ThunderGolf! Students as Miniature Golf Course Designers

As a physics student, how would you like to best represent your knowledge of various physics concepts and problems? By taking a lengthy exam or by applying what you have learned to real-life situations? For the students in Eric Walters’ Honors Physics class at Marymount School of New York, the choice was clear: a project. Their project: build a miniature golf course!

Working in small groups, students spent four weeks designing and testing miniature golf holes that demonstrated, at a minimum, three of the following physics concepts: kinematics, projectile motion, Newton’s laws of motion, conservation of energy, impulse and momentum or rotation. It was not as easy as it looked! Using the engineering design process, students quickly learned that their initial designs may not “play as intended” and that a significant amount of tinkering and redesign was required. Students documented the entire design process through pictures and videos and, in their final application of physics, were required to calculate the velocity of the ball just as it reached the hole. Project photos may be found at:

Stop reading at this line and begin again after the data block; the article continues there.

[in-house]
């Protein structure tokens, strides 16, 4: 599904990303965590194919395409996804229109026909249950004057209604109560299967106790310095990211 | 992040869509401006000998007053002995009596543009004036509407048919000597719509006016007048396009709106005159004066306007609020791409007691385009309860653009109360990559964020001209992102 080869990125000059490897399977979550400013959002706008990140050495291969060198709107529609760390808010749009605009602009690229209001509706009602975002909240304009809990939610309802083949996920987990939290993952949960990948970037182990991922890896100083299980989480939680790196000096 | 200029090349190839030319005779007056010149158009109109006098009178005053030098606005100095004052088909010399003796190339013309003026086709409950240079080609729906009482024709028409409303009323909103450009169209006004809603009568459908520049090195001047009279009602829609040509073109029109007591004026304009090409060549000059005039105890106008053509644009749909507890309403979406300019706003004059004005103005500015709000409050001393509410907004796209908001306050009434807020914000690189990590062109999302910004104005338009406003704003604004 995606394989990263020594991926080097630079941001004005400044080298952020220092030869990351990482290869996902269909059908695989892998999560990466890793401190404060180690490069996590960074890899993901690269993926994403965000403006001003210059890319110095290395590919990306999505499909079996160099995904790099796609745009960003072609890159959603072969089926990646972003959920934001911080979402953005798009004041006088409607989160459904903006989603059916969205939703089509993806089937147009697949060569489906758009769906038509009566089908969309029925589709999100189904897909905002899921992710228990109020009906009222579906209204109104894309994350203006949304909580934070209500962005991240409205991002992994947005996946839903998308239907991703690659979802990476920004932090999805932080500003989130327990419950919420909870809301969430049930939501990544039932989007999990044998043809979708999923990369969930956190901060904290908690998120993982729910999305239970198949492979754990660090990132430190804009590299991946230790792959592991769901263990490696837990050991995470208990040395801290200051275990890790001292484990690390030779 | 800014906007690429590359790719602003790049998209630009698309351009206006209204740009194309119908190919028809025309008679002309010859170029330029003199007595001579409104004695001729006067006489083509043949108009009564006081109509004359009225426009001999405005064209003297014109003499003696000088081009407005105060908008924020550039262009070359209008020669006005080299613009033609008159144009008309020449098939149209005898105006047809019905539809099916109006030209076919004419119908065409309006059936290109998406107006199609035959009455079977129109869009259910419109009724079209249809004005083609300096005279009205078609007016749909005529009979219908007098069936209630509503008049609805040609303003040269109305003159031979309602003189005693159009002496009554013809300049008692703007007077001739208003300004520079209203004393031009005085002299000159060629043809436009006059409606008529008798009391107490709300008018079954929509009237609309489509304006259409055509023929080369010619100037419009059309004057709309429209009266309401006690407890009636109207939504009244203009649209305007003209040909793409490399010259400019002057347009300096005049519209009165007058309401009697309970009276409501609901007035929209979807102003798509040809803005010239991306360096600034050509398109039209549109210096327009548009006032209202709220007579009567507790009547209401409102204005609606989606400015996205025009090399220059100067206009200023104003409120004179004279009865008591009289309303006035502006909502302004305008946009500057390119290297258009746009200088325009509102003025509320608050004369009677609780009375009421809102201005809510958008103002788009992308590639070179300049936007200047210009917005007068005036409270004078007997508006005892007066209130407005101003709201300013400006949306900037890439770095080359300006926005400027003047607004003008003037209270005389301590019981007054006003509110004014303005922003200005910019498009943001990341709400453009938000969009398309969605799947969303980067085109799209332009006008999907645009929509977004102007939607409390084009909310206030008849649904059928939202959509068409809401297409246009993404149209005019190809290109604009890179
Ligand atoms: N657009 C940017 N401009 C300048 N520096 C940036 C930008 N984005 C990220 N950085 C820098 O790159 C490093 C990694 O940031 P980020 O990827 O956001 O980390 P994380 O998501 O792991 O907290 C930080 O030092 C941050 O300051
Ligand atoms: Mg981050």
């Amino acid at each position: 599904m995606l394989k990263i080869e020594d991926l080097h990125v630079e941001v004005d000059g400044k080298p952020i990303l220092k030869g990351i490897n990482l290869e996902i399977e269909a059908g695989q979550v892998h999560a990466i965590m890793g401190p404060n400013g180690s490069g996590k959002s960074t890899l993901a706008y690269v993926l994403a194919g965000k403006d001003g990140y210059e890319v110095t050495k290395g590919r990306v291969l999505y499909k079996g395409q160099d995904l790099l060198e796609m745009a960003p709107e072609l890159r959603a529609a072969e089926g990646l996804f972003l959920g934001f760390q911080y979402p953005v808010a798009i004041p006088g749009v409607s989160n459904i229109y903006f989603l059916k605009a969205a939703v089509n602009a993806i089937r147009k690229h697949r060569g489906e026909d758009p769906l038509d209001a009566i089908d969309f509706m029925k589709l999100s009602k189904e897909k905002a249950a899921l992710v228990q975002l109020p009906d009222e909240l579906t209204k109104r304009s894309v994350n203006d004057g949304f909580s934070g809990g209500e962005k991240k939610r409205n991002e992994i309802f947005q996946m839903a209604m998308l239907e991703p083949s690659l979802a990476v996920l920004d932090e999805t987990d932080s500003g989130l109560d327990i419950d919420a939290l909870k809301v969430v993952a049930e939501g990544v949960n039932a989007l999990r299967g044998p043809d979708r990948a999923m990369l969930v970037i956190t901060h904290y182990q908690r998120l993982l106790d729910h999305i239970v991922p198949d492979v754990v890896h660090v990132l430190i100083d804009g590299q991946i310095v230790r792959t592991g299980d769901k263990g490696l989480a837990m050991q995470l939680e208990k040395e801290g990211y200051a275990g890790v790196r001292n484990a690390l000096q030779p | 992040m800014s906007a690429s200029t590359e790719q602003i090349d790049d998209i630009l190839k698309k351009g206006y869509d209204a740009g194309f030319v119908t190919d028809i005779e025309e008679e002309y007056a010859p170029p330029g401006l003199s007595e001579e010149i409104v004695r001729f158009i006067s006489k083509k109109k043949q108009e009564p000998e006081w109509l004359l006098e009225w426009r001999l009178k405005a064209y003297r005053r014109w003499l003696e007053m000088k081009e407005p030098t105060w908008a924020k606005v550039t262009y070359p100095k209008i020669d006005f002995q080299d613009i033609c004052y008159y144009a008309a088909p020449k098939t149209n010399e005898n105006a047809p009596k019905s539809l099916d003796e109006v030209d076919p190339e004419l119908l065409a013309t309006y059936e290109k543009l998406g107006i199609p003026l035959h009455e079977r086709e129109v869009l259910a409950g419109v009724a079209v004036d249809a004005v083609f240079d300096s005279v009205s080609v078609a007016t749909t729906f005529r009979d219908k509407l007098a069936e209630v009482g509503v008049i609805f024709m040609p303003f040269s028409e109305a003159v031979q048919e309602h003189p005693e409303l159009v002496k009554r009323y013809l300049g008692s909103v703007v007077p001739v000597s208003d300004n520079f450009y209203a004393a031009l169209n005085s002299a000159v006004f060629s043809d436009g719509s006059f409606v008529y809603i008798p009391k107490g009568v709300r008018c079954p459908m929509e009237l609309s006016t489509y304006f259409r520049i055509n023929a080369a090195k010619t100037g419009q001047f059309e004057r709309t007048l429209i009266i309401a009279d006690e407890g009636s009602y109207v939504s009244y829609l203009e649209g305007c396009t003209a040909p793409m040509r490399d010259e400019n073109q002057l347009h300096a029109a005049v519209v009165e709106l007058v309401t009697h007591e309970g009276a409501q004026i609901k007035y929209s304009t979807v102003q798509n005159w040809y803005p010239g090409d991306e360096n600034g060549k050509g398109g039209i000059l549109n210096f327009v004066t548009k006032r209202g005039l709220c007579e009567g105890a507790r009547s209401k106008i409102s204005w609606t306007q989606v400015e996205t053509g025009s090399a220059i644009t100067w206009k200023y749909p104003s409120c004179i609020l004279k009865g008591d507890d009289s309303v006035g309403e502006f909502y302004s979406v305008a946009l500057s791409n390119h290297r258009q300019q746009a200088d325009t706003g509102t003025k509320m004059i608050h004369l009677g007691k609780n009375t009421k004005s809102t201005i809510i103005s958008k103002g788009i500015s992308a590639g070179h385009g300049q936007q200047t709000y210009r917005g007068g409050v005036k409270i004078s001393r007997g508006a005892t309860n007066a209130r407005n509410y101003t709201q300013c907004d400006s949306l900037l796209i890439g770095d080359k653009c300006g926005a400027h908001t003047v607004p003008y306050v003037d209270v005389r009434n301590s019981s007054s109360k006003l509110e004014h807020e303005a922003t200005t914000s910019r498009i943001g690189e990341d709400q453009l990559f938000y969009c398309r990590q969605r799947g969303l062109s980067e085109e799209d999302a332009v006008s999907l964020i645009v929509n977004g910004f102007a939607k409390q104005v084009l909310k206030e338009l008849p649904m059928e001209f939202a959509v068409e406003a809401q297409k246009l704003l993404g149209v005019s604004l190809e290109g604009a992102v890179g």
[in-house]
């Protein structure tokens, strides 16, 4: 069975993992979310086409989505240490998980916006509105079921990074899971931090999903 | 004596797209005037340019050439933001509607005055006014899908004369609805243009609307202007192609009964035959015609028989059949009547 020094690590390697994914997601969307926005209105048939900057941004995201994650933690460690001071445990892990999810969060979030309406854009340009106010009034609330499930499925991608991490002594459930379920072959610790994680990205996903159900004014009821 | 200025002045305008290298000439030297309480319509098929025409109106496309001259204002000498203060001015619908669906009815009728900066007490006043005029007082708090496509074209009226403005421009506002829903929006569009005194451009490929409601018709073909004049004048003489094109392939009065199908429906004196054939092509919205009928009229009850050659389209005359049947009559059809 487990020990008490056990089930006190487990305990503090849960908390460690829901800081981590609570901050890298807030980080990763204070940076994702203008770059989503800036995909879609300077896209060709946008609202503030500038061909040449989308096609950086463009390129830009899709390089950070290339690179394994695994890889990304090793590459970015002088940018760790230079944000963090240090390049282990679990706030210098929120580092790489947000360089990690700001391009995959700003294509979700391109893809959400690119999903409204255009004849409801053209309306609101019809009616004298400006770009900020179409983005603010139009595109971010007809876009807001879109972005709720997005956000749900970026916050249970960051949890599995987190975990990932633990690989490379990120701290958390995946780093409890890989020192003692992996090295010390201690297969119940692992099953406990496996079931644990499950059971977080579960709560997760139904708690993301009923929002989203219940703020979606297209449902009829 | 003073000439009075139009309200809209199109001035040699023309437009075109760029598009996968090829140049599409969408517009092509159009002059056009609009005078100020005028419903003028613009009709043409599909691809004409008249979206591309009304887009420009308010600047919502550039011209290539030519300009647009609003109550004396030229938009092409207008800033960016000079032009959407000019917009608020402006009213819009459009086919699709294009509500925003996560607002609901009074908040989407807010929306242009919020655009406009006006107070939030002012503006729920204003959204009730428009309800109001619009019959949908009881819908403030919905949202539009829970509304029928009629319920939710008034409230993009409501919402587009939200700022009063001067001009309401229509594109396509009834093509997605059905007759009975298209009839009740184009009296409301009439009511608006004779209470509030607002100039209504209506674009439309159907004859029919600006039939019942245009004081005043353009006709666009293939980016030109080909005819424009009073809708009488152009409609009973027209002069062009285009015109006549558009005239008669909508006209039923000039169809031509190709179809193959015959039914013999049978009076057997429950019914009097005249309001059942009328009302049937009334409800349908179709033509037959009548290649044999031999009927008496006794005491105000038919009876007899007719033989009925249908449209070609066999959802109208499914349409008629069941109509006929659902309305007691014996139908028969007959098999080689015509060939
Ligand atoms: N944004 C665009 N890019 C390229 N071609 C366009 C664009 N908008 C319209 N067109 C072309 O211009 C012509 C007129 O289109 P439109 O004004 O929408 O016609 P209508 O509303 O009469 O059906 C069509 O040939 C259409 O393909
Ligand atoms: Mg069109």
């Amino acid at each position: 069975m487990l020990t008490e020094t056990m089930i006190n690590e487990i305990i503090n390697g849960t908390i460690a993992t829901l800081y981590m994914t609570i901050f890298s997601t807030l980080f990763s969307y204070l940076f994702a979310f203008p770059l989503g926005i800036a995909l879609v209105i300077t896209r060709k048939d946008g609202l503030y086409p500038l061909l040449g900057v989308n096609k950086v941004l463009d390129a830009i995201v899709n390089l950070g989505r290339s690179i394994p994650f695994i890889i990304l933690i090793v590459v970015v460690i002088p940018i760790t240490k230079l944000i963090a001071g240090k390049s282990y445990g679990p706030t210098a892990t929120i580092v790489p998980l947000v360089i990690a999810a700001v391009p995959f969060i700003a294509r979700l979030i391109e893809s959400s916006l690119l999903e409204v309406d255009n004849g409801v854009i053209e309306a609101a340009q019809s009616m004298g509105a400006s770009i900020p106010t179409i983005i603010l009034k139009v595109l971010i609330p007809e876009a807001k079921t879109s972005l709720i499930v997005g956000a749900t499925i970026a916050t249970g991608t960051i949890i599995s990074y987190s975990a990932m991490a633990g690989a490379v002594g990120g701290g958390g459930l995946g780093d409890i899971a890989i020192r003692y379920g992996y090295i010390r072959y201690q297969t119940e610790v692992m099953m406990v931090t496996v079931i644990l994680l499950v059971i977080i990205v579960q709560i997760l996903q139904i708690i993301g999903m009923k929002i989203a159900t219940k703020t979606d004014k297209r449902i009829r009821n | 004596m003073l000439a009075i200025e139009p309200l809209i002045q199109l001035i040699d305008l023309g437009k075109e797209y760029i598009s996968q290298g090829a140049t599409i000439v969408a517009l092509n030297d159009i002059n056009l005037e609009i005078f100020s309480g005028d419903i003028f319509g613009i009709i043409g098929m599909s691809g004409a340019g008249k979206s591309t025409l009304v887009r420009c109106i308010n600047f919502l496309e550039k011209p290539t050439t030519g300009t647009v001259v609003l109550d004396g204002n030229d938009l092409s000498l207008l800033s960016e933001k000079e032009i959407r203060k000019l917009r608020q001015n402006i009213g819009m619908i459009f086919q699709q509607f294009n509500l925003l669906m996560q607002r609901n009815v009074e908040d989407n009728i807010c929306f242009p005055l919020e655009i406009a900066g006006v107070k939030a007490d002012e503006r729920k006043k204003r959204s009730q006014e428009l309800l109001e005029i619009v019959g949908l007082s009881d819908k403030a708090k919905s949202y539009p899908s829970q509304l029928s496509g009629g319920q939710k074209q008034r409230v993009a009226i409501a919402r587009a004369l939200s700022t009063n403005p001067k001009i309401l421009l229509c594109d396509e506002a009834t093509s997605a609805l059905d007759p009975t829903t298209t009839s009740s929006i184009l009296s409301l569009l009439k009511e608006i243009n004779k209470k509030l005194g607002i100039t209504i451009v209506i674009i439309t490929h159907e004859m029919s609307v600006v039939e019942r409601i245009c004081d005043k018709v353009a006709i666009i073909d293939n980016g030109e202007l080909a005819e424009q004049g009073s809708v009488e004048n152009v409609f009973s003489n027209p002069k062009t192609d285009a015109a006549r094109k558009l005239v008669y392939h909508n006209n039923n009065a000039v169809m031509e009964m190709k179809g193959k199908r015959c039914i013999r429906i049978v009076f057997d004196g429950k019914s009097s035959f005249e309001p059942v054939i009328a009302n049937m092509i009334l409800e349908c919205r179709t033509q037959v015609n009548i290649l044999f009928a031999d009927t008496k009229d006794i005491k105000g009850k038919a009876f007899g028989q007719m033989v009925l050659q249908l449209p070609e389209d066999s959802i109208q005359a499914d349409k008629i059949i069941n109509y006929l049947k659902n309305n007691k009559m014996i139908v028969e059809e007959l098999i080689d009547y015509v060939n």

ThunderGolf, a fully-functional six-hole course, based on the popular Nickelodeon TV show, The Thundermans, opened just before Memorial Day for a limited engagement to members of the Marymount community. The cost of play was $1 and the students raised over $200 to support the work of the Religious of the Sacred Heart of Mary in Zimbabwe. To quote one student, “This project forced us to think outside the box and to think very creatively: something I love to do.”

Does your school do something similar?

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